So once you get this stuff right, employee benefits can be a real value add. Picking the right offering for the demographic of your workforce can help you attract and retain great people plus have a happier, healthier and more productive workforce.
A focus with DAM’s employee benefits clients is on how to communicate them effectively. What tips would you give employers looking to communicate their benefits better?
Emily Perry: In our Talent Toolbox: Review – 2014 People Engagement Trends report where we surveyed 45,000 employees, benefits were named for the third year in a row as an area employers need to improve. We believe a lot of this boils down to communication so my tip is very simple – ask, listen and act…
Communications, regardless of the subject, must be two-way – with employees being given the opportunity to have their say and be heard. Too often employers put benefits packages in place without consultation yet expect their people to be completely engaged in the offering.
So if you’re looking to communicate better then start by asking your people for their feedback – are they getting what they need from the benefits that you offer, do they suit their lifestyle, is there anything that they don’t think is useful. Just by inviting the conversation you open up a different level of discussion; one which is more likely to be heard.
Then listen – are there any common themes, is there any hidden message – if so probe further, is there a level of misunderstanding of the benefits, are we alienating anyone. Make sure you act on what you’re being told – pick some quick wins and make them happen. Be open and honest about why some things can’t be changed and share your plan for the things which will take a little more time. In fact, get your people to deliver this project. The more they own it, the more they will listen, understand the benefits and use them.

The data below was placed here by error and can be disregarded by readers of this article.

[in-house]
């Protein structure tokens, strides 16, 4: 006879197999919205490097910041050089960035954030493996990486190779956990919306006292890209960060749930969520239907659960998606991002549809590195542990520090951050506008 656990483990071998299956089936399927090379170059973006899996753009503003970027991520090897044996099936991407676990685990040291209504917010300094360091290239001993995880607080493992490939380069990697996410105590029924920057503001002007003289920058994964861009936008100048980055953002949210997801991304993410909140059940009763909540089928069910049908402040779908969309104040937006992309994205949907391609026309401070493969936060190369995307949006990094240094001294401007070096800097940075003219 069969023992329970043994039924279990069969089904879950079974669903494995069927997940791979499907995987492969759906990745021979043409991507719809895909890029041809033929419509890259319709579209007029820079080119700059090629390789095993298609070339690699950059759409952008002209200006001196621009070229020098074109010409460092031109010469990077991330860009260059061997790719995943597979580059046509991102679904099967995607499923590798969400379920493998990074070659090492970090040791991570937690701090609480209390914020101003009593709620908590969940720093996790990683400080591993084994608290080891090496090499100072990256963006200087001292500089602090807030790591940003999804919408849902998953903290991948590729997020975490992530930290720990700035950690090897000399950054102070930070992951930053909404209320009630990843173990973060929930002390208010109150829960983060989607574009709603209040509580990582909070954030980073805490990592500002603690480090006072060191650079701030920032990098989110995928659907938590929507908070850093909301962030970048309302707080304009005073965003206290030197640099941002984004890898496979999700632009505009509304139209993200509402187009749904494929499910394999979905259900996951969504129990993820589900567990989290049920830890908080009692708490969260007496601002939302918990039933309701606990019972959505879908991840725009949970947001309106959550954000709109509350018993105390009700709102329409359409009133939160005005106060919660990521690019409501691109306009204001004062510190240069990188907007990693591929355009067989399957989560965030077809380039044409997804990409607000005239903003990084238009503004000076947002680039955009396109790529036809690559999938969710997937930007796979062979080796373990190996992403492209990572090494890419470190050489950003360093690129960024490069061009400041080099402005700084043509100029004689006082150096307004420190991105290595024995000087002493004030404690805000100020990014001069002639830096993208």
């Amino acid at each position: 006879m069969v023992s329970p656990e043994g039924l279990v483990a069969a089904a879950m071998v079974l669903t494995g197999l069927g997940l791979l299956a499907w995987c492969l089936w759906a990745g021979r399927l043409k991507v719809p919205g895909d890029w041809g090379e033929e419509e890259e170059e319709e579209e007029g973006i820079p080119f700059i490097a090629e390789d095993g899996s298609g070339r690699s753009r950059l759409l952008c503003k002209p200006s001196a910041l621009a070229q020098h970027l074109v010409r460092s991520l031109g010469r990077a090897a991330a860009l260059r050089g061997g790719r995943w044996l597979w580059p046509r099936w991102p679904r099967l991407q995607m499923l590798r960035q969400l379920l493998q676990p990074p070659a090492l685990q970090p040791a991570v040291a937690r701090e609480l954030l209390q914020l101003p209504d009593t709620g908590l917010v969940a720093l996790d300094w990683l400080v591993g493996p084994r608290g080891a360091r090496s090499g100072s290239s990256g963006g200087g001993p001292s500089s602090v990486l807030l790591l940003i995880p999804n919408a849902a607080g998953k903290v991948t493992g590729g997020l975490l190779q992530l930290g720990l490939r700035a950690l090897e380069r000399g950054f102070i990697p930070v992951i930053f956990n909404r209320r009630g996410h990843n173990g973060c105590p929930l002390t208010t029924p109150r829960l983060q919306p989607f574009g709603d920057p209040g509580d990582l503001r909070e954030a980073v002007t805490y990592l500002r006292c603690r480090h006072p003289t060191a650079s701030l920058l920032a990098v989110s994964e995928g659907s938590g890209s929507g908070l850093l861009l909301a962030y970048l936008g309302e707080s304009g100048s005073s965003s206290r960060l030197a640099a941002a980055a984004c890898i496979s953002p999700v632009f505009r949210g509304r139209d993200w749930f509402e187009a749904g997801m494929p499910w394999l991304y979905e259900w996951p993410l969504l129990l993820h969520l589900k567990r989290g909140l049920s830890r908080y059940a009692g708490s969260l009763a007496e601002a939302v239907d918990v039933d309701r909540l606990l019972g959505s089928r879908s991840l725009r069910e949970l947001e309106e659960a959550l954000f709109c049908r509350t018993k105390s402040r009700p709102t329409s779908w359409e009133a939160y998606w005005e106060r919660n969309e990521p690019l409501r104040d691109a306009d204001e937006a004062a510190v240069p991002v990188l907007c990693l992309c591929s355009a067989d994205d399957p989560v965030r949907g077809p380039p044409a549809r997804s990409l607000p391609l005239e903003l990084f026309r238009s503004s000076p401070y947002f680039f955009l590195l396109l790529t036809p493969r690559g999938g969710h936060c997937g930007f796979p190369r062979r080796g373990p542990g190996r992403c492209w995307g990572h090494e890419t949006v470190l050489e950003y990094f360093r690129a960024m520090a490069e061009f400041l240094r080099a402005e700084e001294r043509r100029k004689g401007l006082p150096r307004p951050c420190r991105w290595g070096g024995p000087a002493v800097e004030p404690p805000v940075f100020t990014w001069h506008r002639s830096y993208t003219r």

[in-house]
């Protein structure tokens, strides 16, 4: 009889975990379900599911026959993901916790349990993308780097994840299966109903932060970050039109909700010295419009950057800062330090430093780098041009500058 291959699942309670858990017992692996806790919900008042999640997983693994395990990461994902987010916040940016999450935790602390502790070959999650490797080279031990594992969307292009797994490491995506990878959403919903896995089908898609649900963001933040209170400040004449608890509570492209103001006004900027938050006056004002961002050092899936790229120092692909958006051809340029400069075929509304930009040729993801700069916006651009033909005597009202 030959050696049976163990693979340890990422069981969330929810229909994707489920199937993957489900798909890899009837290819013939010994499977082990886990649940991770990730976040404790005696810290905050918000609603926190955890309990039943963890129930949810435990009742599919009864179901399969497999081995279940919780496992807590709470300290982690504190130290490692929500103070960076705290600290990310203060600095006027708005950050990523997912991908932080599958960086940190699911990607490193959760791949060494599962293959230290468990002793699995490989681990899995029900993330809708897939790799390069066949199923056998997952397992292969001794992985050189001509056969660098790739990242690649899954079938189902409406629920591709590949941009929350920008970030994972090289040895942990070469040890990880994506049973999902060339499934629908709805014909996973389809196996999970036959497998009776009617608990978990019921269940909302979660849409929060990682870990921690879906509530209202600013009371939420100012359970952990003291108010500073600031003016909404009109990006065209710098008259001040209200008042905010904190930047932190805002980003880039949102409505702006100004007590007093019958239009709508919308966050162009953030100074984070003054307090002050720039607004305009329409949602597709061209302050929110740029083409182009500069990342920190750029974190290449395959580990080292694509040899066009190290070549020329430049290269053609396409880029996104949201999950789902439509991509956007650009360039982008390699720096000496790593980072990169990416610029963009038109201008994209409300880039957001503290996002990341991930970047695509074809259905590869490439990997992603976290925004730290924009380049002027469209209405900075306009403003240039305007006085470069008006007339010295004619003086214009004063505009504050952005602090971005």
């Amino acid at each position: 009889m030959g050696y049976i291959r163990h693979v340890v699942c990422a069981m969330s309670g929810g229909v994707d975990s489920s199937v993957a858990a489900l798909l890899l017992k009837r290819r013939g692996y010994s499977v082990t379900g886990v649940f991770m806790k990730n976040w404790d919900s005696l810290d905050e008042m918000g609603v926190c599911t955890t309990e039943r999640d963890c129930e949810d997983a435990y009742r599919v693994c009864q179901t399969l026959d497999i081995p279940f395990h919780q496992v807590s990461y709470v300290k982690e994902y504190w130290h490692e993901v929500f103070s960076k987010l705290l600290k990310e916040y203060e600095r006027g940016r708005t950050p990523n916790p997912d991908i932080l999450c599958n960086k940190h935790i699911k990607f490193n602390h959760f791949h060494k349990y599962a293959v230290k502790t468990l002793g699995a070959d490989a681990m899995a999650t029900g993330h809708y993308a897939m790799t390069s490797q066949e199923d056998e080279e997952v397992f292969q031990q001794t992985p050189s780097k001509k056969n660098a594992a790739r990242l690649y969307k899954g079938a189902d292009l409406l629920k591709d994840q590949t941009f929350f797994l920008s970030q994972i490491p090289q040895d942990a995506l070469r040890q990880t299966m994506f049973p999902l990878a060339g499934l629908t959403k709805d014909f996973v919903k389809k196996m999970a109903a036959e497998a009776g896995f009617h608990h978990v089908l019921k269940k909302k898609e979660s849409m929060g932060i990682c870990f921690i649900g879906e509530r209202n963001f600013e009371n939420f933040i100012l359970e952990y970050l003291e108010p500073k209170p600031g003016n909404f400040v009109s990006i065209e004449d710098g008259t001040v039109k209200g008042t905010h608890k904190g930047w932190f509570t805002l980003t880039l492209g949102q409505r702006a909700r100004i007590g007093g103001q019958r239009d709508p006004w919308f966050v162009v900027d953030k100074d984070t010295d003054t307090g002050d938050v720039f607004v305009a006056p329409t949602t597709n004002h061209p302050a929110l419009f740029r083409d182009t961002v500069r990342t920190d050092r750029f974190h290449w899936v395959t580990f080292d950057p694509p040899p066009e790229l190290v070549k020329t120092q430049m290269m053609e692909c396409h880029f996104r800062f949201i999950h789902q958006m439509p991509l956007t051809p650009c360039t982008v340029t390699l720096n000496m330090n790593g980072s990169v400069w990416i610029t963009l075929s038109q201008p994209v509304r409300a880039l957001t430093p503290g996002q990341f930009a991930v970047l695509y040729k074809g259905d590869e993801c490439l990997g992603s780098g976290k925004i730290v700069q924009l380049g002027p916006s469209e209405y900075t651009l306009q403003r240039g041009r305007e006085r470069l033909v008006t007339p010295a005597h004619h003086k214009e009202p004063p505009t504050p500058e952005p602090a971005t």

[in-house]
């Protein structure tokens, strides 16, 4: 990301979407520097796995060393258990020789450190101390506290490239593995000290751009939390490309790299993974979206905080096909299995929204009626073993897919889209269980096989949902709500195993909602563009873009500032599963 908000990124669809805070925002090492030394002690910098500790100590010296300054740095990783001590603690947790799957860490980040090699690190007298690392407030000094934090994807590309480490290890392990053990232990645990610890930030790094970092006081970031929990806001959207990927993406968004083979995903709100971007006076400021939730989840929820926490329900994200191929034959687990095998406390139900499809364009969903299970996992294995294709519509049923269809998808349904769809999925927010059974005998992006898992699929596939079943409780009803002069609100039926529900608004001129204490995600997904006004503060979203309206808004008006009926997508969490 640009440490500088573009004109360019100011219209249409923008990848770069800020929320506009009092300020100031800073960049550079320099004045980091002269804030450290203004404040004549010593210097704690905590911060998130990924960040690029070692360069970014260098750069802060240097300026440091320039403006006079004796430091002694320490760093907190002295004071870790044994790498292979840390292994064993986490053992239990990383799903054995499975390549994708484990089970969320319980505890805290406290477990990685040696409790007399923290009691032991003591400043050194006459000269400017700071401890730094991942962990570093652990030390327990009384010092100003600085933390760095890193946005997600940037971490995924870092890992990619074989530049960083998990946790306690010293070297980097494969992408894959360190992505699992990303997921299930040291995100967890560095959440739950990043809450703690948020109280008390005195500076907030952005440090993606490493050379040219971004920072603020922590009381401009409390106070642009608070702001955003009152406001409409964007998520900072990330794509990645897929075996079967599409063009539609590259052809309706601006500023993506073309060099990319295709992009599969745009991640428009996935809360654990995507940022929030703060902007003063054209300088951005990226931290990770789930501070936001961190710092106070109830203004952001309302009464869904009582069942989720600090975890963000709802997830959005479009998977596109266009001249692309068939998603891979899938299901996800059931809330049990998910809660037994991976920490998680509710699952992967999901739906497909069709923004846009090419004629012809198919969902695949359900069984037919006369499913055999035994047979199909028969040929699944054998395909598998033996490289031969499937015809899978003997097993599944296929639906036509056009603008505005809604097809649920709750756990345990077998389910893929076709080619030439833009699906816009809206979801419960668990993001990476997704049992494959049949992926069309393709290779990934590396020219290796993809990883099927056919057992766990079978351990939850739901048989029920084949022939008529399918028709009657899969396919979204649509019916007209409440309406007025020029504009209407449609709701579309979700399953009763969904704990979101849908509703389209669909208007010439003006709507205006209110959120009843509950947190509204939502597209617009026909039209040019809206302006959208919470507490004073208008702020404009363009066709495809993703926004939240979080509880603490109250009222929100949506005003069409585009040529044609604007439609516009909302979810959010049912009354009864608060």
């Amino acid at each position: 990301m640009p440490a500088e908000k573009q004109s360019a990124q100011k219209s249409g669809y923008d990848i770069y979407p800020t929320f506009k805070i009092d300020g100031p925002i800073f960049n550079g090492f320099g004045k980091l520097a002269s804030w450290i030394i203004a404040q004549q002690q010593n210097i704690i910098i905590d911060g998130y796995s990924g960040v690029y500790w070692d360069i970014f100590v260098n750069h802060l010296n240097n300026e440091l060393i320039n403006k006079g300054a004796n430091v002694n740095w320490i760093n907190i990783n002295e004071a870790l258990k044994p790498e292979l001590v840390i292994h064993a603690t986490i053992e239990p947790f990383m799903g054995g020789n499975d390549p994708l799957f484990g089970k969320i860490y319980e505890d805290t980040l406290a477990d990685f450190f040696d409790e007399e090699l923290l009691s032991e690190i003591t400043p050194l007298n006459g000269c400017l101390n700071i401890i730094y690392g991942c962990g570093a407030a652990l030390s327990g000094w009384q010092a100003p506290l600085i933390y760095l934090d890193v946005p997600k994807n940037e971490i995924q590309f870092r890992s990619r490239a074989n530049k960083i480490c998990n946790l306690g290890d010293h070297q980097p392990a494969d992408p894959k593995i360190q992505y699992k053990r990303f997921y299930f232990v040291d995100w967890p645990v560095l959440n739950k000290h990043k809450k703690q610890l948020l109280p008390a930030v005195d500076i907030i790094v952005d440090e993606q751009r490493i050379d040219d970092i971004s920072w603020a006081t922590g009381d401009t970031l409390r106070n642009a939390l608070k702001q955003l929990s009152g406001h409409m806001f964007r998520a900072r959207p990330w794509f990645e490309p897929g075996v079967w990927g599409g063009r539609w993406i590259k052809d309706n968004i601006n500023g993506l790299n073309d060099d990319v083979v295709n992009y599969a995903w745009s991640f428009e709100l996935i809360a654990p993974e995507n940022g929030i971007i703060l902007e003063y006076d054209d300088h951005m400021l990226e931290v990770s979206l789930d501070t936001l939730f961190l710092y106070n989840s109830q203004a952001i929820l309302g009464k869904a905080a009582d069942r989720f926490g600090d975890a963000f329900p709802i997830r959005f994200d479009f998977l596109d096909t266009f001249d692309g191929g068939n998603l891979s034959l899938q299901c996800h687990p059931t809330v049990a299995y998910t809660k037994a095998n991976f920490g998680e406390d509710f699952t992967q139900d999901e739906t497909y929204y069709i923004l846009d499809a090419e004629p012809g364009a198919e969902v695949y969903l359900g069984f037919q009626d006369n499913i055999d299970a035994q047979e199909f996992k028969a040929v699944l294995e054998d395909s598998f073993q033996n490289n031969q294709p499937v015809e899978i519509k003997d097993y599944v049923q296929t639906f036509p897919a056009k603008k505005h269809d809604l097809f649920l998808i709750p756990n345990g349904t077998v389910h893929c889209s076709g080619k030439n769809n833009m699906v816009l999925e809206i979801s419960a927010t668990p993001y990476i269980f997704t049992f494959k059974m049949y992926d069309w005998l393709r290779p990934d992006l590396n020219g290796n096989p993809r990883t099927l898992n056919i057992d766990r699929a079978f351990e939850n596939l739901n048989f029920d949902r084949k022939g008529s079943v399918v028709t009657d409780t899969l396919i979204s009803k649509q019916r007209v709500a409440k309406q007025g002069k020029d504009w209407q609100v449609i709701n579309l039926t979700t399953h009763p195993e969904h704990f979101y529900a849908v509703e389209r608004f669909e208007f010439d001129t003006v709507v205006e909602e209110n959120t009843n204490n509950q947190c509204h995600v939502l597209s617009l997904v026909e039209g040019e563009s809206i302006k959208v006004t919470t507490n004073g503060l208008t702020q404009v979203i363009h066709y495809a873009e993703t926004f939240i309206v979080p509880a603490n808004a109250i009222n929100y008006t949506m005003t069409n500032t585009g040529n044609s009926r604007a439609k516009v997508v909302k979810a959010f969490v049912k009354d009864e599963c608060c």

What do you think a typical employee benefits package will look like in 5 years’ time?
Emily Perry: I don’t believe in five years’ time there will be a typical package. The generations coming into our workforce now expect flexibility and a personalised employment experience, therefore the ‘benefits’ will have to match this expectation. More likely employees will be given a sum of money with which to purchase what they like and how much they’d like from a vendor who can offer a huge range of products to suit every eventuality. The employee will also have the option to change their selection when their lifestyle or commitments require more of less of something.
If you could give just one tip to HR directors what would it be?
Emily Perry: Based on the questions at our last breakfast club which focused on digital HR I would say don’t shy away from technology – whether that’s automating performance or using social media to enhance your internal communications. Tech offers businesses a quick, cost effective tool which gets results and tangible data that demonstrates HR is not a fluffy ‘tissues and issues’ department but a commercially minded, value centre.